Monday, May 17, 2010

State of the Homestead

Time for another jumbled update on various snippets of homestead life.

I've made a not very well informed start on a permaculture guild around our old apple tree.  Actually I started it way back in January by throwing down a bunch of cardboard during a thaw.  Putting the guild in place has taken a lot more material than I had imagined it would, so it's smaller than originally envisioned.  I used all the litter material that the chickens had been on over the winter months, plus a fair amount of compost and mulch.  I put it on the most badly degraded soil under the apple tree, where roof runoff from the back of the garage had stripped the soil bare.  So now the southern quadrant within the drip line of the apple tree is a guild in the making.  So far I've got one black currant bush, two New Jersey tea plants, a lead plant, one self heal, and a few nasturtiums as living mulch.  Our apple tree is still in need of work to thin its canopy.  (It was ignored for a good many years before we bought the property.)  But it got a good pruning this year, so that a little dappled light reaches the guild plants during most of the day.  They get a brief window of full sun in early morning, when the sun is low in the sky.  I don't really feel that I have a handle on how the guild is supposed to work, or whether it will.  But I've made a start, and that's something.  We'll see how it does.  Next year I'll again use the winter deep litter from the hens to expand the guild further away from the tree.  And I'll need another black currant bush to cross pollinate with the one I put in this year.  It's all part of the lawn eradication program.

Our passive solar heating system is crawling oh-so slowly towards functionality.  We should be able to heat with it, I would think, this coming winter.  Also, we should be able to get domestic hot water out of the deal too, eventually.  But here's the really exciting news.  The system requires a heat dump to get rid of unwanted and excessive heat in the warm months of the year.  That heat gets dissipated into the ground.  Yeah: I know you're thinking what I was thinking.  Heat in the ground is what you want in spring and fall.  Under a greenhouse.  The "shoulder months" of the year (April-May and September-October), when we don't really need to heat the house too much, but the sun is still strong, also happen to be months when warm earth and a protective cover could make a huge difference for season extension.  So yes, we're mulling this.  We think we've figured out a good spot to situate the shallowly buried heat dump, where the piping in a double U-loop configuration would be well suited to a modestly sized greenhouse or hoop house (maybe 12'x8').  A greenhouse is probably way beyond our budget at the moment.  But a hoop house we could knock together in a weekend, or two at most.  And it wouldn't cost very much.  Anyway, it's pretty exciting, even if we have to wait for next year to build anything.  Longer tomato season! Perennial rosemary!  Perennial lemon grass!  Parsley that overwinters!  Spinach all winter!  Early peas!  Will keep you posted.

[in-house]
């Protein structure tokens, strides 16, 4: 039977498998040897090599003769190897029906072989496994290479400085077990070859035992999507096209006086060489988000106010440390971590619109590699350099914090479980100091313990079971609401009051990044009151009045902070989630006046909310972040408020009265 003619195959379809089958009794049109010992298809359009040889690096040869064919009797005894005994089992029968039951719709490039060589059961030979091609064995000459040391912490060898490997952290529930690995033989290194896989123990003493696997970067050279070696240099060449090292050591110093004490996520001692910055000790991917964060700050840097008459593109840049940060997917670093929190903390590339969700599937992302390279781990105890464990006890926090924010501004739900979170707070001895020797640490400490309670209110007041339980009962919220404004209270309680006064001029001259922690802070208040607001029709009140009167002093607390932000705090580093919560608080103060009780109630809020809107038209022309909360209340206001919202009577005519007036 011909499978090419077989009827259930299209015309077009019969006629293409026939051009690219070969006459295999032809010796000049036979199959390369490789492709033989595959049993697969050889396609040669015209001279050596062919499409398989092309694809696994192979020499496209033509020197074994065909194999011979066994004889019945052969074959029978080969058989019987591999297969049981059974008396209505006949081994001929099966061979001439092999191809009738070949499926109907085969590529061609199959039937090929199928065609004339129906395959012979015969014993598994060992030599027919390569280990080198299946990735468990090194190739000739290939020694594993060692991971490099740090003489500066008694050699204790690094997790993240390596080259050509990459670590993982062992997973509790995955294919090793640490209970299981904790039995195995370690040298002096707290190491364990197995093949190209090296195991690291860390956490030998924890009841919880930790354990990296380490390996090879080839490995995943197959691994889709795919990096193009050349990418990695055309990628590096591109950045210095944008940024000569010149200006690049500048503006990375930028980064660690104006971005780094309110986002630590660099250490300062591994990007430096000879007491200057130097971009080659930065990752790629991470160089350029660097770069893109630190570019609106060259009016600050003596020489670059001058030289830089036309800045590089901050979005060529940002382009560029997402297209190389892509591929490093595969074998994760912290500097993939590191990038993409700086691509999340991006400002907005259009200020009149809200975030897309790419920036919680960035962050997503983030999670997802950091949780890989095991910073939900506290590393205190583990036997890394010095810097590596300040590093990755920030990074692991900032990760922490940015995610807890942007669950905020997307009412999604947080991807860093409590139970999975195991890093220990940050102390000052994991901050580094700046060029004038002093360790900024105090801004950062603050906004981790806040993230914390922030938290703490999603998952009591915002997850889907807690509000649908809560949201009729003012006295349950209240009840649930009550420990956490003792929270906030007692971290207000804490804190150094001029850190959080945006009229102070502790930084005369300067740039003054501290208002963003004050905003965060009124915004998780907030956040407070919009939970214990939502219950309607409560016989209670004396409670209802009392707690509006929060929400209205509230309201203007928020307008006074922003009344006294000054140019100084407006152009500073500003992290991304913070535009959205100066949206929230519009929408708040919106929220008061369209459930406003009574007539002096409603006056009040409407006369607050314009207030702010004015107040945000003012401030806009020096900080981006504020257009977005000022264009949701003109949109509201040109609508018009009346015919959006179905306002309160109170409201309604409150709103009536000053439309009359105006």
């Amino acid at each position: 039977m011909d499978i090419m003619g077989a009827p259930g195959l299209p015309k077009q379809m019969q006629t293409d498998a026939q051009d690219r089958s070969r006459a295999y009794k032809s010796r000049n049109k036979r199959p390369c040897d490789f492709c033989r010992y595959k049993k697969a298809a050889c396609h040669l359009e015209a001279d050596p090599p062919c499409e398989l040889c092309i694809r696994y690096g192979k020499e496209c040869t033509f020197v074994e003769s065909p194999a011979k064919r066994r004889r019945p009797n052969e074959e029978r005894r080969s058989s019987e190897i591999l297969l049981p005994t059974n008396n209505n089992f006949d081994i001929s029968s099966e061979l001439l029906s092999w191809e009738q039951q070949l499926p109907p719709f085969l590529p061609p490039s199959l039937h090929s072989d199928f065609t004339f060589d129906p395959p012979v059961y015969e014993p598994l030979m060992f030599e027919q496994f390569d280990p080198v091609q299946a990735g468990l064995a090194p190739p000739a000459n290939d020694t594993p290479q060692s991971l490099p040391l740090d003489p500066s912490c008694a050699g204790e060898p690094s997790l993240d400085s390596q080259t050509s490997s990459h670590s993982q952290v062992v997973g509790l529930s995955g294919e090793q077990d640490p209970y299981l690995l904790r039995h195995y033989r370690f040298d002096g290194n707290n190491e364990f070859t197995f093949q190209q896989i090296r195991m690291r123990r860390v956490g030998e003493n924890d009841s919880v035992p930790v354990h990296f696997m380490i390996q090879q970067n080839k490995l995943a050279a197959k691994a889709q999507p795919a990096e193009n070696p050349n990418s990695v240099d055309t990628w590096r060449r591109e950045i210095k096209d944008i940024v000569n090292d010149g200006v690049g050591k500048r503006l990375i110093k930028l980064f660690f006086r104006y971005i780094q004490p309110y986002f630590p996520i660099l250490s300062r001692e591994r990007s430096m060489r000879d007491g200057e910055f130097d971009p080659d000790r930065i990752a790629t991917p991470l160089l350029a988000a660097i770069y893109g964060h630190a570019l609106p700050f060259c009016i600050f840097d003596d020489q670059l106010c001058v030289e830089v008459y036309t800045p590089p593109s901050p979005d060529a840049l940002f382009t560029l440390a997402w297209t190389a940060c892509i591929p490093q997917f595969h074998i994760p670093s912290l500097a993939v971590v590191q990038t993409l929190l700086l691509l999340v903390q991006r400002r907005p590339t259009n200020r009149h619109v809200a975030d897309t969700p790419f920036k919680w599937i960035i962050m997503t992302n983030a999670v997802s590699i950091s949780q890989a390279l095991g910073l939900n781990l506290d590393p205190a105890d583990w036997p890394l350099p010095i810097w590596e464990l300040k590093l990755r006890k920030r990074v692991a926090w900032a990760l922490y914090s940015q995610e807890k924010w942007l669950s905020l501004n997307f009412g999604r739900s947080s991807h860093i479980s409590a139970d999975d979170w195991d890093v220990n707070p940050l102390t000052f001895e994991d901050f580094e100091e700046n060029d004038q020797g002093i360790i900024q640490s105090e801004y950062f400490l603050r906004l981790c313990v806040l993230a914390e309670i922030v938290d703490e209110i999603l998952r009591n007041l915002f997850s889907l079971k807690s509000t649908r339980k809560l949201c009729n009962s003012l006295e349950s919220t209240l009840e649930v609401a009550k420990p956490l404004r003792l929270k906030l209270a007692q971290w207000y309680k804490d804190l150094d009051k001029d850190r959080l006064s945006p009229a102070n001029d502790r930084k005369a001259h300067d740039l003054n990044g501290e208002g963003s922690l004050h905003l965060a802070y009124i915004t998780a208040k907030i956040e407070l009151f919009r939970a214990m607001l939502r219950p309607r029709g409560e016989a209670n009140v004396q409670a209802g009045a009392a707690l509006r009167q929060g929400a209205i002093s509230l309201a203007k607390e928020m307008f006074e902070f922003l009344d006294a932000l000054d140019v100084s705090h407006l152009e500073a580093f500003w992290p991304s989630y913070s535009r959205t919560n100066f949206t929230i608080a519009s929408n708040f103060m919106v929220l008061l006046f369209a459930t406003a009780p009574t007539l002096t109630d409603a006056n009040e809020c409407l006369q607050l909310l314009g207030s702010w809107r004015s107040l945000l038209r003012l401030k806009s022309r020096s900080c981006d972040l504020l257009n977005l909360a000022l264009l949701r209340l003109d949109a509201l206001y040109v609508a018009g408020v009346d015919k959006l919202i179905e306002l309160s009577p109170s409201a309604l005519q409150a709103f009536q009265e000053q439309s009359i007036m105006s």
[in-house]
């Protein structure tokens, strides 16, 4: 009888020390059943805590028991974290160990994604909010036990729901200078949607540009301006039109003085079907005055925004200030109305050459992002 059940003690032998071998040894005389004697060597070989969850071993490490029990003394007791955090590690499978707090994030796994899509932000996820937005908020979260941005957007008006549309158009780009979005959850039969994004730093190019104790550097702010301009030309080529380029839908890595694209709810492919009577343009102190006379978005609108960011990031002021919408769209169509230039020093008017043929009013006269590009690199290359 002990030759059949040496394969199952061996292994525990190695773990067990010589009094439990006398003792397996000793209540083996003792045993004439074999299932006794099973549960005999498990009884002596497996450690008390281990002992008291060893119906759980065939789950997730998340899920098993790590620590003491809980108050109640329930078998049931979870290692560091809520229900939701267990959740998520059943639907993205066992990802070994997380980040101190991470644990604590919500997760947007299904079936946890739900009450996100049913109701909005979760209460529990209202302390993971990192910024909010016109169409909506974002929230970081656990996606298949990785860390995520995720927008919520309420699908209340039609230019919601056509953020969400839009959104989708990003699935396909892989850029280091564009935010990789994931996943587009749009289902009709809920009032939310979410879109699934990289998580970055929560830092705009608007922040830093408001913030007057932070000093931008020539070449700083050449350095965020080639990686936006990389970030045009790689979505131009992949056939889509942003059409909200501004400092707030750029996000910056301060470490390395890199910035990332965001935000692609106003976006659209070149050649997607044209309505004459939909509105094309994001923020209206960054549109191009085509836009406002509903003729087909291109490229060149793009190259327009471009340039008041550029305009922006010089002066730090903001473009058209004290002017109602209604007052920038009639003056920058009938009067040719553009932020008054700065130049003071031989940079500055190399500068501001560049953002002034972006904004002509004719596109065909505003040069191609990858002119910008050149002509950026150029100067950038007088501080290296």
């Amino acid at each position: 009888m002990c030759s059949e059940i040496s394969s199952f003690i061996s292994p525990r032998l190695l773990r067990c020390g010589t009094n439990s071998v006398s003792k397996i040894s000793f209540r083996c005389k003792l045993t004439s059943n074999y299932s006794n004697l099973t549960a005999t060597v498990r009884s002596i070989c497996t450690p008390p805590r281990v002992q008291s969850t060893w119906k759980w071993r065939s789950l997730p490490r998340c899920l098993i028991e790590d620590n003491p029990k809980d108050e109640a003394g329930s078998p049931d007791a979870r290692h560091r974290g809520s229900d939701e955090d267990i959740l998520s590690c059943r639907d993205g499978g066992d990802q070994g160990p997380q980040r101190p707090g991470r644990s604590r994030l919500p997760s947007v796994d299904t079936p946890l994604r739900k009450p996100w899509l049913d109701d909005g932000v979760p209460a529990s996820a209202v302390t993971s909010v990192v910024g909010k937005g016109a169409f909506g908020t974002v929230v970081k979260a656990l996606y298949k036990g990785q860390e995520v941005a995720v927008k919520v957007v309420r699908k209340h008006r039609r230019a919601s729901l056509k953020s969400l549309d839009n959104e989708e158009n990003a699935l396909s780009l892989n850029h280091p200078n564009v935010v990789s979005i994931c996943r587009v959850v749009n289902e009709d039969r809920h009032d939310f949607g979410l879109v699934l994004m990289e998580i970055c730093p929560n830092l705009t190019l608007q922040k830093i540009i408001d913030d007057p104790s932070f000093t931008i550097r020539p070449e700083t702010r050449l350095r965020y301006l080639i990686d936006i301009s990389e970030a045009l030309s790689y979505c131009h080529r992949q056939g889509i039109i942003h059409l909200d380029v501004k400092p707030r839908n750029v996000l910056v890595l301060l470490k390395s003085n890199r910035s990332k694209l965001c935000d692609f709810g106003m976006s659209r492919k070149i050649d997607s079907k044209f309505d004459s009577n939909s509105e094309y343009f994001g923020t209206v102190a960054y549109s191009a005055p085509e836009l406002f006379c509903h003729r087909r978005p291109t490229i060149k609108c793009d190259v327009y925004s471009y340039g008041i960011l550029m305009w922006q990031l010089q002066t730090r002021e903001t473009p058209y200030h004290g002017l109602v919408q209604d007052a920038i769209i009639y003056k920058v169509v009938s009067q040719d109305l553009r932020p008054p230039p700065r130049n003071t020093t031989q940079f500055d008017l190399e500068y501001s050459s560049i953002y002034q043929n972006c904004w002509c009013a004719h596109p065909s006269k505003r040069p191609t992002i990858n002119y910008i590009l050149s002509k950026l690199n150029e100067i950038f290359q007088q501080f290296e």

I don't know what to report on the bees.  Both hives are still occupied, and the numbers seem strong.  Foligno looks to be doing great, and the marked queen has been easy to spot every time we've opened the hive.  But they're ignoring the feeder we put in there for them.  Izhevsk is a mystery.  They've built comb inside their frame feeder, which makes feeding them a challenge.  Plus, it gives the bees an easy place to hide.  We haven't seen the queen in a while.  They're building comb just fine, and there's lots of activity, but I haven't a clue what's really going on in there.  Is she in the feeder?  Or is the colony carrying on without a functional queen?  We gave them a frame with a little brood and a lot of honey in it from Foligno, to help them keep their numbers up.  Let's hope it works.  I've been very pleased to see that the honey bees have found the Tuscan kale plants that overwintered in the garden, and they've been all over the blooms as the plants go to seed in this, their second year.  Good to know about the springtime bee bonus with these plants, since I plan to keep saving seed and breed them to suit our location. 

The garlic plants are looking great. It'll be time to harvest them in just a couple months. 

The great perennial herb planting of 2010 is mostly done.  I've put in valerian, self heal, anise hyssop, lavender, spearmint, yarrow, Roman chamomile, echinacea, skullcap, and bee balm.  Now I get to see how they do, and how much they grow and spread.  Also, which ones the bees take to, if any of them get around to blooming this year.  After that, I just need to figure out how to use them medicinally.